According to a trial in New York last fall, at least some of that military aid seems to be supporting drug trafficking. The president’s brother, Tony Hernández, was convicted of using the power of the Honduran military and state institutions to traffic 200,000 kilograms of cocaine into the United States. And the corruption goes right to the top: Mexican cartel leader Joaquín Guzman, better known as “El Chapo,” gave $1 million to Juan Orlando Hernández’s election campaign. Yet the United States has not distanced itself from the relationship, referring to Juan Orlando regularly as a “reliable partner,” and even certifying Honduras as a country designated to receive asylum seekers from Cuba and Nicaragua.
A call for solidarity
Shortly after the conviction of Tony Hernández, Miriam Miranda toured the United States and Europe seeking to build a movement for justice in the face of what her community sees as an extermination threat. Eight Garífuna community members were murdered in September and October 2019, many of them women political leaders. In a November 1, 2019 public conversation with Rep. Ilhan Omar (D-Minn.)—also regularly targeted for her political leadership)—Miranda described how the location of the Garífuna’s ancestral territory on coastal drug trafficking routes and their organized resistance makes them targets for violence.
Now Miranda and OFRANEH are confronting the “Nájera Law,” nicknamed after the legislator who proposed it in Honduras, which they say will make it even easier for the Honduran government to expropriate their ancestral territory for mega-development projects. According to Óscar Nájera and its other supporters in the government, the law will encode the international standard of “free, prior and informed consent” in Honduran law. But in an interview with In These Times, Miranda says that it “does not benefit us as Indigenous people.” She says the law itself is “imposed by the state,” and along with other Indigenous groups, points to the fact that the law does not allow Indigenous people the right to veto a project as part of the “consultation” process. The Indigenous groups worry it is another way that the Honduran government is legitimating itself to the international community in a context of steadily worsening human rights abuses.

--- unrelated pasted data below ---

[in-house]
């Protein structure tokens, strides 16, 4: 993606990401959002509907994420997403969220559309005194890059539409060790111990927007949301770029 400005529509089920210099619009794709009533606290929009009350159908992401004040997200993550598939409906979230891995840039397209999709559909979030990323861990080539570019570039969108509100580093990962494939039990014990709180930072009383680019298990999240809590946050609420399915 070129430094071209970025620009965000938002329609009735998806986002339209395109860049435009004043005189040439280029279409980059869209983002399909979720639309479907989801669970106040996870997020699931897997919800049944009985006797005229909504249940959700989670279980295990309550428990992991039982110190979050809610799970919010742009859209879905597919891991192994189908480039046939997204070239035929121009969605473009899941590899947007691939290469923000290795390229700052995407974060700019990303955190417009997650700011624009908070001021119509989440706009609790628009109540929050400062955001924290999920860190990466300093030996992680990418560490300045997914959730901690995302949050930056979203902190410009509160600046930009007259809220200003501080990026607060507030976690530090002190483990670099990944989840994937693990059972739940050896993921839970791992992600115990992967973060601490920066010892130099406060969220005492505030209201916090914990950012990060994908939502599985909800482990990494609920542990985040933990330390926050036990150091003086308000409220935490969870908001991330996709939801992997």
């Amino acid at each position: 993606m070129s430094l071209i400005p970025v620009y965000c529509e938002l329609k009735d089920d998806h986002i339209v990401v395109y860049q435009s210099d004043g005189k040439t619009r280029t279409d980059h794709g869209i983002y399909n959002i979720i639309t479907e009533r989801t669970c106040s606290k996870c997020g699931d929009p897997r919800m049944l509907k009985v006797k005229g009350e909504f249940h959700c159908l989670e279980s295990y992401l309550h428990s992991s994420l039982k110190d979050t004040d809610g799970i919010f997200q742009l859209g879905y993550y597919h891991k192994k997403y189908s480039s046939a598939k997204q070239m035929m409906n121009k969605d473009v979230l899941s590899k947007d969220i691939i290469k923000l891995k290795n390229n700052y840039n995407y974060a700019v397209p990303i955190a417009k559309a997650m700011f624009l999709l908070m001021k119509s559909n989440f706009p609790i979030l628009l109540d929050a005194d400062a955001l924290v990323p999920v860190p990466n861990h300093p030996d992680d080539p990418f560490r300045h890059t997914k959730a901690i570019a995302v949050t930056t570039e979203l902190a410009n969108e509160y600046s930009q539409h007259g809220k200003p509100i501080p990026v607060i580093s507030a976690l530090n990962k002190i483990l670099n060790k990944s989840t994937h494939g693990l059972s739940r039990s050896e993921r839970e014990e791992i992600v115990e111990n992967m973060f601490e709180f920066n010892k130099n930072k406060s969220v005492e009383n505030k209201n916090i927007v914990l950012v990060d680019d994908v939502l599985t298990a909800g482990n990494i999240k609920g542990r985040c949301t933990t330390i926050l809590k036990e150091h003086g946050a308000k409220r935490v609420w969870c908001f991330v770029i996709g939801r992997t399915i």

Crises in Honduras like the dispossession and violence faced by the Garífuna people are not natural disasters but the result of a series of political decisions, including foreign policy decisions made here in the United States. That means U.S.-based solidarity movements have an important role to play as well. More than 40 Honduran social movements, including OFRANEH, are calling for the passage of the Berta Cáceres Act, a congressional bill in the United States originally introduced in 2016 by Rep. Hank Johnson (D-Ga.) that calls on the United States to suspend all “security assistance to Honduran military and police until such time as human rights violations by Honduran state security forces cease and their perpetrators are brought to justice.”